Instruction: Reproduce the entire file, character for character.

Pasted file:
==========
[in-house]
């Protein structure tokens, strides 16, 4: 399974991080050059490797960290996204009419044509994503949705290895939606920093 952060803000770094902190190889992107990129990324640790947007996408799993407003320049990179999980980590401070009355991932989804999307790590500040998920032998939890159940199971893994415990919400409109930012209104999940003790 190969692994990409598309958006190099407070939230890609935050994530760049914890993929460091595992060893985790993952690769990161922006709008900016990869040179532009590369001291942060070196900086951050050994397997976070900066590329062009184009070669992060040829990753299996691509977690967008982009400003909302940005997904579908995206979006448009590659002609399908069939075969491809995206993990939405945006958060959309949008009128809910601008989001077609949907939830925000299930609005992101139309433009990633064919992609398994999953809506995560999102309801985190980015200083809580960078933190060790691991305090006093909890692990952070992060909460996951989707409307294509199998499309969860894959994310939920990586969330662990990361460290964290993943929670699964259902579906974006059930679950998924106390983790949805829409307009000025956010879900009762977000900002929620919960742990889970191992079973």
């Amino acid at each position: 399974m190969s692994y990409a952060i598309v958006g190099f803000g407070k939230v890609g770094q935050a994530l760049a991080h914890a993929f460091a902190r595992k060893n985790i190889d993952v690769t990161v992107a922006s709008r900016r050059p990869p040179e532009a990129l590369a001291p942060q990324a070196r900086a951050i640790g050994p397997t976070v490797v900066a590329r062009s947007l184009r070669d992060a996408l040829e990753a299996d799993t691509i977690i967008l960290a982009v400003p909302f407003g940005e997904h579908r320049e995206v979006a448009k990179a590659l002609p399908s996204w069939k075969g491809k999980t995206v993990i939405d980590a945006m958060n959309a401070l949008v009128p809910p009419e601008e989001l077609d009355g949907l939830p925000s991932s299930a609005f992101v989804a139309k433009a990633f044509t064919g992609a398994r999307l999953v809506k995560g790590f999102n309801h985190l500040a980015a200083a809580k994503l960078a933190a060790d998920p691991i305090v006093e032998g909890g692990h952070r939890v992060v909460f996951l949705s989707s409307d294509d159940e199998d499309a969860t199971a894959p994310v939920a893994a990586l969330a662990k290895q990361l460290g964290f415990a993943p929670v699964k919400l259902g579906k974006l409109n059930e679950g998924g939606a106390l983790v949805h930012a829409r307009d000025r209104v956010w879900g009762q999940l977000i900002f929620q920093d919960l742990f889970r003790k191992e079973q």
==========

[in-house]
């Protein structure tokens, strides 16, 4: 399974991080050059490797960290996204009419044509994503949705290895939606920093 952060803000770094902190190889992107990129990324640790947007996408799993407003320049990179999980980590401070009355991932989804999307790590500040998920032998939890159940199971893994415990919400409109930012209104999940003790 190969692994990409598309958006190099407070939230890609935050994530760049914890993929460091595992060893985790993952690769990161922006709008900016990869040179532009590369001291942060070196900086951050050994397997976070900066590329062009184009070669992060040829990753299996691509977690967008982009400003909302940005997904579908995206979006448009590659002609399908069939075969491809995206993990939405945006958060959309949008009128809910601008989001077609949907939830925000299930609005992101139309433009990633064919992609398994999953809506995560999102309801985190980015200083809580960078933190060790691991305090006093909890692990952070992060909460996951989707409307294509199998499309969860894959994310939920990586969330662990990361460290964290993943929670699964259902579906974006059930679950998924106390983790949805829409307009000025956010879900009762977000900002929620919960742990889970191992079973």
């Amino acid at each position: 399974m190969s692994y990409a952060i598309v958006g190099f803000g407070k939230v890609g770094q935050a994530l760049a991080h914890a993929f460091a902190r595992k060893n985790i190889d993952v690769t990161v992107a922006s709008r900016r050059p990869p040179e532009a990129l590369a001291p942060q990324a070196r900086a951050i640790g050994p397997t976070v490797v900066a590329r062009s947007l184009r070669d992060a996408l040829e990753a299996d799993t691509i977690i967008l960290a982009v400003p909302f407003g940005e997904h579908r320049e995206v979006a448009k990179a590659l002609p399908s996204w069939k075969g491809k999980t995206v993990i939405d980590a945006m958060n959309a401070l949008v009128p809910p009419e601008e989001l077609d009355g949907l939830p925000s991932s299930a609005f992101v989804a139309k433009a990633f044509t064919g992609a398994r999307l999953v809506k995560g790590f999102n309801h985190l500040a980015a200083a809580k994503l960078a933190a060790d998920p691991i305090v006093e032998g909890g692990h952070r939890v992060v909460f996951l949705s989707s409307d294509d159940e199998d499309a969860t199971a894959p994310v939920a893994a990586l969330a662990k290895q990361l460290g964290f415990a993943p929670v699964k919400l259902g579906k974006l409109n059930e679950g998924g939606a106390l983790v949805h930012a829409r307009d000025r209104v956010w879900g009762q999940l977000i900002f929620q920093d919960l742990f889970r003790k191992e079973q």